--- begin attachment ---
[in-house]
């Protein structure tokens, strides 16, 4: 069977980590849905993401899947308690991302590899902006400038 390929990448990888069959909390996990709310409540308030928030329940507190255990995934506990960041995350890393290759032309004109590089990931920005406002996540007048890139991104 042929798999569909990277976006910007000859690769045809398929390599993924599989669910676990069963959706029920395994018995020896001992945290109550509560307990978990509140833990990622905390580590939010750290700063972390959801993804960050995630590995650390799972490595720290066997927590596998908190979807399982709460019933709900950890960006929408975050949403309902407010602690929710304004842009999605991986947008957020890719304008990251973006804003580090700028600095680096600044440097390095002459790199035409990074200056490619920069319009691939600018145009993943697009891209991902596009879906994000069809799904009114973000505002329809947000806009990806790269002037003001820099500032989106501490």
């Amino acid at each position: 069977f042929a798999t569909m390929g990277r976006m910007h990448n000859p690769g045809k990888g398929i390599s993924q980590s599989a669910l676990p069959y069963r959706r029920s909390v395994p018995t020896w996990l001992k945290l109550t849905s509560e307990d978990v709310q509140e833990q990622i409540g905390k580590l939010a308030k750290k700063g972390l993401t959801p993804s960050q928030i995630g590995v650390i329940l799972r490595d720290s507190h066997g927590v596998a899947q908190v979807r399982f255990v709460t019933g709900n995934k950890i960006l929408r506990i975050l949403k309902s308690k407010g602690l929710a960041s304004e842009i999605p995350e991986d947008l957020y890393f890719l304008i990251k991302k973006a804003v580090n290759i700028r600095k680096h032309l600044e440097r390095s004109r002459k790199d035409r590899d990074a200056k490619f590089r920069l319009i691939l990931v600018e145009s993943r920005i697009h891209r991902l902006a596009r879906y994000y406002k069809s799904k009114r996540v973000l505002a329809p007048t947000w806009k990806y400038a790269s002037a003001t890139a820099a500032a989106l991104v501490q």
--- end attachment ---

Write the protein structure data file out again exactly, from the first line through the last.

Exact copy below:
[in-house]
């Protein structure tokens, strides 16, 4: 069977980590849905993401899947308690991302590899902006400038 390929990448990888069959909390996990709310409540308030928030329940507190255990995934506990960041995350890393290759032309004109590089990931920005406002996540007048890139991104 042929798999569909990277976006910007000859690769045809398929390599993924599989669910676990069963959706029920395994018995020896001992945290109550509560307990978990509140833990990622905390580590939010750290700063972390959801993804960050995630590995650390799972490595720290066997927590596998908190979807399982709460019933709900950890960006929408975050949403309902407010602690929710304004842009999605991986947008957020890719304008990251973006804003580090700028600095680096600044440097390095002459790199035409990074200056490619920069319009691939600018145009993943697009891209991902596009879906994000069809799904009114973000505002329809947000806009990806790269002037003001820099500032989106501490």
């Amino acid at each position: 069977f042929a798999t569909m390929g990277r976006m910007h990448n000859p690769g045809k990888g398929i390599s993924q980590s599989a669910l676990p069959y069963r959706r029920s909390v395994p018995t020896w996990l001992k945290l109550t849905s509560e307990d978990v709310q509140e833990q990622i409540g905390k580590l939010a308030k750290k700063g972390l993401t959801p993804s960050q928030i995630g590995v650390i329940l799972r490595d720290s507190h066997g927590v596998a899947q908190v979807r399982f255990v709460t019933g709900n995934k950890i960006l929408r506990i975050l949403k309902s308690k407010g602690l929710a960041s304004e842009i999605p995350e991986d947008l957020y890393f890719l304008i990251k991302k973006a804003v580090n290759i700028r600095k680096h032309l600044e440097r390095s004109r002459k790199d035409r590899d990074a200056k490619f590089r920069l319009i691939l990931v600018e145009s993943r920005i697009h891209r991902l902006a596009r879906y994000y406002k069809s799904k009114r996540v973000l505002a329809p007048t947000w806009k990806y400038a790269s002037a003001t890139a820099a500032a989106l991104v501490q």